Australia is committed to leading the world in commercializing low-emission technologies. By investing in local manufacturing capabilities and supporting the growth of emerging low emissions energy technologies, such as clean hydrogen, ultra-low-cost solar, energy storage, Carbon Capture and Storage (CCS), low emissions steel, and reduced methane emissions from livestock, we have successfully powered the local economy with reduced greenhouse gas (GHG) emissions.
To accelerate the deployment of these emerging technologies, the government has supported research and development activities in renewable energy technologies like solar, wind, and hydrogen. While renewable energy technology has been seen as a clean alternative to fossil fuels with reduced total emissions, its primary challenge is maintaining a reliable electricity supply. Energy storage systems like lithium-ion batteries have been developed to address this challenge, allowing consumers greater control and taking full advantage of the solar energy they generate from their solar panels.
Although the Australian battery industry contributes approximately $1.3 billion of the annual GDP and supports over 6000 jobs, the production process still relies on shipping and processing raw materials overseas to produce battery-grade materials, which are then exported back to Australia. This additional step has increased the price of locally-made batteries, making it more economical to outsource battery manufacturing to countries with cheaper workforces specializing in this technology.
To support the local economy, the government has initiated programs to boost local manufacturing capabilities, including battery manufacturing, to accelerate the deployment of renewable energy. Bringing battery technology manufacturing back to Australia provides more opportunities for local employment and supports the local economy. The feasibility of local manufacturing depends on reducing manufacturing costs while maximizing energy storage density and operating life.
Precision sensors are used to develop a fully-automated manufacturing system to streamline production, bringing down the manufacturing cost. Typical applications include measurement during the production of solar panels or batteries, such as electrode manufacturing, assembly and forming processes.
The critical control parameter in manufacturing a high-quality battery is the thickness of films, wet layers and electrode coatings. Manufacturers must meet these specifications while optimizing production and minimizing waste.
An inline measurement system is a practical approach for continuous measurement in manufacturing. It can allow the control system to alter the processing parameters to bring the thickness back to the acceptable range if it deviates from the specification limit.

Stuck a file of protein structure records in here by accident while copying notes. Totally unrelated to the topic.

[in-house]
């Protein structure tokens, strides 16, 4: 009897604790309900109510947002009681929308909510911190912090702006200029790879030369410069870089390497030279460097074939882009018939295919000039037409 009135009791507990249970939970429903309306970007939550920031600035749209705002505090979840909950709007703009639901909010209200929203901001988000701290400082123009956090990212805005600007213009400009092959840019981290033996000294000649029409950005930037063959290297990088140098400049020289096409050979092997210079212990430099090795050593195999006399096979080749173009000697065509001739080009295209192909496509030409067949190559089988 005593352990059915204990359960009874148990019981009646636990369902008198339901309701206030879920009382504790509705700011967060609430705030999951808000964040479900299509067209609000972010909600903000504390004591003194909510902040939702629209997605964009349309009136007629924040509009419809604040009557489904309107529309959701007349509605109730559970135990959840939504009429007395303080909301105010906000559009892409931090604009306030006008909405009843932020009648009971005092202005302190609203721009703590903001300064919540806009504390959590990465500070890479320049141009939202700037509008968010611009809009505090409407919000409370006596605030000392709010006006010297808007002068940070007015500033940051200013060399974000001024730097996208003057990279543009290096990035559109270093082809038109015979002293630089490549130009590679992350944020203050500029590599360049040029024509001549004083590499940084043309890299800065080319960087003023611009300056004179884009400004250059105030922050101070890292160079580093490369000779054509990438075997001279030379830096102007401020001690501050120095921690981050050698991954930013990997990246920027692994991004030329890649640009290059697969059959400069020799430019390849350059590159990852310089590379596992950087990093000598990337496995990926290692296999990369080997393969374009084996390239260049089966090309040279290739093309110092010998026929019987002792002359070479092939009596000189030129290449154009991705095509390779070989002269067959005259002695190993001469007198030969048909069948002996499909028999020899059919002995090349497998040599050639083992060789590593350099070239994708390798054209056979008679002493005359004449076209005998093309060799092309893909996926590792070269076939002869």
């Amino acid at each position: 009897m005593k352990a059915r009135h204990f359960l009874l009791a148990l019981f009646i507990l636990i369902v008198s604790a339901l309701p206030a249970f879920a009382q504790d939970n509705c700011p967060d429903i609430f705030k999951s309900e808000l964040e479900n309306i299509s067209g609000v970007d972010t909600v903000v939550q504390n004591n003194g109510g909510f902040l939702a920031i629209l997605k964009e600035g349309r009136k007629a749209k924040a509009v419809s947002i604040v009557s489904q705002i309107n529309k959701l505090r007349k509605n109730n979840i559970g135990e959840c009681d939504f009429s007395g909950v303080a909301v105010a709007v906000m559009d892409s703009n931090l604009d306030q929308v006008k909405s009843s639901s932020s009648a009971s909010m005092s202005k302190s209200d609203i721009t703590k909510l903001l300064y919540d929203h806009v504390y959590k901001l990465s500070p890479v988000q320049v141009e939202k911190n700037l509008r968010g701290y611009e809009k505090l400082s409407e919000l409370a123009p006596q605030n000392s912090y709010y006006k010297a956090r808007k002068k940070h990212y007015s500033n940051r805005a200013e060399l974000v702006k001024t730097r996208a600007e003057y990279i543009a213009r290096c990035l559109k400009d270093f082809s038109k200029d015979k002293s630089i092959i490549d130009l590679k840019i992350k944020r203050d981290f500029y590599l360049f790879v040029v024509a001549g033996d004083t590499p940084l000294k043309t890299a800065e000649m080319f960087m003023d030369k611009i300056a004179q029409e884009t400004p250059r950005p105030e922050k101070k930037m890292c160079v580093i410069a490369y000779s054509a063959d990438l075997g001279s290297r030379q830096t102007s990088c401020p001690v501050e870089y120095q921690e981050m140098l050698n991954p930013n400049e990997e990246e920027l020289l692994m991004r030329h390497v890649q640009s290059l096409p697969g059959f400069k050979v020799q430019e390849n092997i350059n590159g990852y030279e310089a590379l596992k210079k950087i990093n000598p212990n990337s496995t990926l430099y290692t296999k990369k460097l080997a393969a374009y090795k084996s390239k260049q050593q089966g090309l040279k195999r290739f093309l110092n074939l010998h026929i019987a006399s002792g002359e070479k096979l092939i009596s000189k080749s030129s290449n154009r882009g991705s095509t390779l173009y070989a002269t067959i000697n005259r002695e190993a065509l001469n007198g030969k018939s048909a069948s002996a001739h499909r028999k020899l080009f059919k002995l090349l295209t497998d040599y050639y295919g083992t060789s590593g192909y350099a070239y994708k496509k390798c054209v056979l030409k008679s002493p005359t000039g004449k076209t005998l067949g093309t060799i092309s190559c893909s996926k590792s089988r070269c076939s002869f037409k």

Sensors’ accuracy is crucialwhen selecting sensors for inline thickness measurement systems. Users must use sensors that can provide measurement reliability within the required specification. The combined accuracy can be affected by various factors such as environmental influences, errors, and inherent accuracy.
Generally, optical non-contact laser displacement sensors are used for thickness measurement applications. At least two laser sensors are required and they must be installed directly opposite one another in perfect alignment. This configuration ensures both sensors measure at the exact position on the object as the slight degree of misalignment in the sensor position can produce reasonable measurement errors which will amplify if the target moves in the measurement field.
In addition, it is also crucial to synchronize the sensors for them to measureat the same time. If synchronization does not occur, it will produce erroneous results as each sensor will measure at different timelines. This behavior is likely to occur due to micro-vibration or conveyor belt movement. Each sensor has a slightly different linearity that varies by the percentage of its measuring range.
The sensors must be mounted such that they can achieve stable and reliable measurements. This can be done by isolating the mounting frame from any vibration source. The mounting bracket must be made from materials with minimum thermal expansion to minimize the movement of sensors due to temperature variation. An integrated automated thermal compensation was implemented to eliminate the errors due to the expansion of materials. Regular calibration of sensors can be performed to minimize non-linearity errors.
Continuous thermal monitoring during the initial charging and discharging of batteries is crucial to understanding the temperature distribution inside the cell to identify faults such as short-circuiting. Non-contact sensors such as thermal imaging or pyrometers are best used for temperature measurement tasks in a production environment. The measurement does not interfere with the process, enabling easy control and integration. Thermal imagers can also provide multiple measuring fields simultaneously and can be integrated with the control system to activate control response if the measurement exceeds the set limit values.
Extensive test and validation activities must be performed during the R&D of new battery or battery management systems. These tests may be carried out in a special chamber and require extensive sensors and instrumentation.
For example, numerous measurement points must be established to analyze the battery and its cells. This may include the measurement of cell voltages and battery temperature during charging and discharging cycles. The data acquisition system used for this application must be isolated due to high voltage. The measurement system with CAN / BUS protocol is ideal for this type of application due to the ease of automation and integration between all measurement sensors.
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